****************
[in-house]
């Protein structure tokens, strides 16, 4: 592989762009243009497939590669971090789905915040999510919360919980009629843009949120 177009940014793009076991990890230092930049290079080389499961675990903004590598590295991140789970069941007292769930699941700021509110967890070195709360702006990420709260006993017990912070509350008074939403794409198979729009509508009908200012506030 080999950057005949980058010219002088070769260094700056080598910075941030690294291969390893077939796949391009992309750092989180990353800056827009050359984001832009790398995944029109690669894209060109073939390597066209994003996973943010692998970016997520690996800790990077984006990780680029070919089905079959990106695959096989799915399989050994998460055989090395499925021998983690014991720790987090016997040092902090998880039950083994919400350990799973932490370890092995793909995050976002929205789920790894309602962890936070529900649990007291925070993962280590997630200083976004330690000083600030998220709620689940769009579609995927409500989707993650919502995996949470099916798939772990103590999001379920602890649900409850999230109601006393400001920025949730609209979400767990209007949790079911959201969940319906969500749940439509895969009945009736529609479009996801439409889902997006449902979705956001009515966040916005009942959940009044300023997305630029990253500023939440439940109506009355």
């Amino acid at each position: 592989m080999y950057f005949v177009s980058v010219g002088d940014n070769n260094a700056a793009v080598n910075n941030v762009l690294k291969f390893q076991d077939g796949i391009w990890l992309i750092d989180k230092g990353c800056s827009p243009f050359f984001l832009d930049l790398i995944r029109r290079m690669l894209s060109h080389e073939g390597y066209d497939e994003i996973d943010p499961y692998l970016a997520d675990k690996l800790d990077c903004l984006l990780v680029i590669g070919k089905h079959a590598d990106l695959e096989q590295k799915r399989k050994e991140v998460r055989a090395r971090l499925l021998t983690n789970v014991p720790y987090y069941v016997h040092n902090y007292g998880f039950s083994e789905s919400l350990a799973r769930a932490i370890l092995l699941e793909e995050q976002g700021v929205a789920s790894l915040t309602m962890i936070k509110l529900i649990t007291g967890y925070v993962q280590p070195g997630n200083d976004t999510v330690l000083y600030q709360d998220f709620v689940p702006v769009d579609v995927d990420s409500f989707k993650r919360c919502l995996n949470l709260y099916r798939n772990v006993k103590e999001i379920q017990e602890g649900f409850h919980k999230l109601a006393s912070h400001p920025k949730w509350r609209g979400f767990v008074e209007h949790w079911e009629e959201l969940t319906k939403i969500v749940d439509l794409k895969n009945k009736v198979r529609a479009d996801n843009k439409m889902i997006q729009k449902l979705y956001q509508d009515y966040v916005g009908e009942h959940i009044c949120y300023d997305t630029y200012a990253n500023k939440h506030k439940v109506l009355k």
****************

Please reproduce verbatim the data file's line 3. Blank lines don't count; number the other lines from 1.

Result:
């Amino acid at each position: 592989m080999y950057f005949v177009s980058v010219g002088d940014n070769n260094a700056a793009v080598n910075n941030v762009l690294k291969f390893q076991d077939g796949i391009w990890l992309i750092d989180k230092g990353c800056s827009p243009f050359f984001l832009d930049l790398i995944r029109r290079m690669l894209s060109h080389e073939g390597y066209d497939e994003i996973d943010p499961y692998l970016a997520d675990k690996l800790d990077c903004l984006l990780v680029i590669g070919k089905h079959a590598d990106l695959e096989q590295k799915r399989k050994e991140v998460r055989a090395r971090l499925l021998t983690n789970v014991p720790y987090y069941v016997h040092n902090y007292g998880f039950s083994e789905s919400l350990a799973r769930a932490i370890l092995l699941e793909e995050q976002g700021v929205a789920s790894l915040t309602m962890i936070k509110l529900i649990t007291g967890y925070v993962q280590p070195g997630n200083d976004t999510v330690l000083y600030q709360d998220f709620v689940p702006v769009d579609v995927d990420s409500f989707k993650r919360c919502l995996n949470l709260y099916r798939n772990v006993k103590e999001i379920q017990e602890g649900f409850h919980k999230l109601a006393s912070h400001p920025k949730w509350r609209g979400f767990v008074e209007h949790w079911e009629e959201l969940t319906k939403i969500v749940d439509l794409k895969n009945k009736v198979r529609a479009d996801n843009k439409m889902i997006q729009k449902l979705y956001q509508d009515y966040v916005g009908e009942h959940i009044c949120y300023d997305t630029y200012a990253n500023k939440h506030k439940v109506l009355k």